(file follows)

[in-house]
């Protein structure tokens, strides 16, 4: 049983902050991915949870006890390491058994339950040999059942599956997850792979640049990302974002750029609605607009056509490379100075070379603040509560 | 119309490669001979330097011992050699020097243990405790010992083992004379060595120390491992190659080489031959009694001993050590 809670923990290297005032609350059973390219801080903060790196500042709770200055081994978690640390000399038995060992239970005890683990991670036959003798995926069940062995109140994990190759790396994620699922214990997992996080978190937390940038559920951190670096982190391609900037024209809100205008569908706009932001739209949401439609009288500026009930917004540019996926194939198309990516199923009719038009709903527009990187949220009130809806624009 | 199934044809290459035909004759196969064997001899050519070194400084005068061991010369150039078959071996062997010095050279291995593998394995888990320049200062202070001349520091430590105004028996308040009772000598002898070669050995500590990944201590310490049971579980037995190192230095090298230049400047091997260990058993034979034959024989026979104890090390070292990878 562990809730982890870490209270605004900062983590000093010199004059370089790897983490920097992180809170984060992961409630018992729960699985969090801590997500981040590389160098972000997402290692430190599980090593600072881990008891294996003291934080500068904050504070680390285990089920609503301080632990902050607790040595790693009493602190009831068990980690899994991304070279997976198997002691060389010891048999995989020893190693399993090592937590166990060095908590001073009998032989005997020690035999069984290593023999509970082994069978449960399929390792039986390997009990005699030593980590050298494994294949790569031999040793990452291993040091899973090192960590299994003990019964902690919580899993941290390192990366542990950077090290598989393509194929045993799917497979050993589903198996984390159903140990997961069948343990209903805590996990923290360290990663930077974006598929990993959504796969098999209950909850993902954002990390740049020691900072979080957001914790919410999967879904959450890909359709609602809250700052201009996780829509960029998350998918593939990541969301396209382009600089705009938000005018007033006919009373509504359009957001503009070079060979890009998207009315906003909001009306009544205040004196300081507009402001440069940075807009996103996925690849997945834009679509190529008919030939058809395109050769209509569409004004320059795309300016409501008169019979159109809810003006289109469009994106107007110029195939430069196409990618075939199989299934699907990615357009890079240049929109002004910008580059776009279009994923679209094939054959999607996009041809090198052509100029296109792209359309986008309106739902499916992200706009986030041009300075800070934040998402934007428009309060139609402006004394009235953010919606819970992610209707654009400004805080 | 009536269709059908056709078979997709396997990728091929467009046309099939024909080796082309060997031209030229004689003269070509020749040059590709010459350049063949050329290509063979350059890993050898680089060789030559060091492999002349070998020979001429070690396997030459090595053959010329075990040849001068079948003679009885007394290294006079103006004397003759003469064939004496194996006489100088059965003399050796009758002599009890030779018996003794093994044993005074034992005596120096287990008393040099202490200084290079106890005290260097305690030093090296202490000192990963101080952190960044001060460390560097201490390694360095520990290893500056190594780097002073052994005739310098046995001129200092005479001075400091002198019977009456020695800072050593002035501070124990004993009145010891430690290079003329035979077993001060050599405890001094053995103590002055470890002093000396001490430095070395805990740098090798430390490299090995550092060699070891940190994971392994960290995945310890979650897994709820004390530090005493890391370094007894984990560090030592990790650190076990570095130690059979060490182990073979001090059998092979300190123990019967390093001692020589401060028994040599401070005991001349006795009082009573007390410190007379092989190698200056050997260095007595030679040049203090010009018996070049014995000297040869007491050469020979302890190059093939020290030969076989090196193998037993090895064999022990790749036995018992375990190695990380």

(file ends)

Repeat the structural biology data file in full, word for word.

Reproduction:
[in-house]
């Protein structure tokens, strides 16, 4: 049983902050991915949870006890390491058994339950040999059942599956997850792979640049990302974002750029609605607009056509490379100075070379603040509560 | 119309490669001979330097011992050699020097243990405790010992083992004379060595120390491992190659080489031959009694001993050590 809670923990290297005032609350059973390219801080903060790196500042709770200055081994978690640390000399038995060992239970005890683990991670036959003798995926069940062995109140994990190759790396994620699922214990997992996080978190937390940038559920951190670096982190391609900037024209809100205008569908706009932001739209949401439609009288500026009930917004540019996926194939198309990516199923009719038009709903527009990187949220009130809806624009 | 199934044809290459035909004759196969064997001899050519070194400084005068061991010369150039078959071996062997010095050279291995593998394995888990320049200062202070001349520091430590105004028996308040009772000598002898070669050995500590990944201590310490049971579980037995190192230095090298230049400047091997260990058993034979034959024989026979104890090390070292990878 562990809730982890870490209270605004900062983590000093010199004059370089790897983490920097992180809170984060992961409630018992729960699985969090801590997500981040590389160098972000997402290692430190599980090593600072881990008891294996003291934080500068904050504070680390285990089920609503301080632990902050607790040595790693009493602190009831068990980690899994991304070279997976198997002691060389010891048999995989020893190693399993090592937590166990060095908590001073009998032989005997020690035999069984290593023999509970082994069978449960399929390792039986390997009990005699030593980590050298494994294949790569031999040793990452291993040091899973090192960590299994003990019964902690919580899993941290390192990366542990950077090290598989393509194929045993799917497979050993589903198996984390159903140990997961069948343990209903805590996990923290360290990663930077974006598929990993959504796969098999209950909850993902954002990390740049020691900072979080957001914790919410999967879904959450890909359709609602809250700052201009996780829509960029998350998918593939990541969301396209382009600089705009938000005018007033006919009373509504359009957001503009070079060979890009998207009315906003909001009306009544205040004196300081507009402001440069940075807009996103996925690849997945834009679509190529008919030939058809395109050769209509569409004004320059795309300016409501008169019979159109809810003006289109469009994106107007110029195939430069196409990618075939199989299934699907990615357009890079240049929109002004910008580059776009279009994923679209094939054959999607996009041809090198052509100029296109792209359309986008309106739902499916992200706009986030041009300075800070934040998402934007428009309060139609402006004394009235953010919606819970992610209707654009400004805080 | 009536269709059908056709078979997709396997990728091929467009046309099939024909080796082309060997031209030229004689003269070509020749040059590709010459350049063949050329290509063979350059890993050898680089060789030559060091492999002349070998020979001429070690396997030459090595053959010329075990040849001068079948003679009885007394290294006079103006004397003759003469064939004496194996006489100088059965003399050796009758002599009890030779018996003794093994044993005074034992005596120096287990008393040099202490200084290079106890005290260097305690030093090296202490000192990963101080952190960044001060460390560097201490390694360095520990290893500056190594780097002073052994005739310098046995001129200092005479001075400091002198019977009456020695800072050593002035501070124990004993009145010891430690290079003329035979077993001060050599405890001094053995103590002055470890002093000396001490430095070395805990740098090798430390490299090995550092060699070891940190994971392994960290995945310890979650897994709820004390530090005493890391370094007894984990560090030592990790650190076990570095130690059979060490182990073979001090059998092979300190123990019967390093001692020589401060028994040599401070005991001349006795009082009573007390410190007379092989190698200056050997260095007595030679040049203090010009018996070049014995000297040869007491050469020979302890190059093939020290030969076989090196193998037993090895064999022990790749036995018992375990190695990380």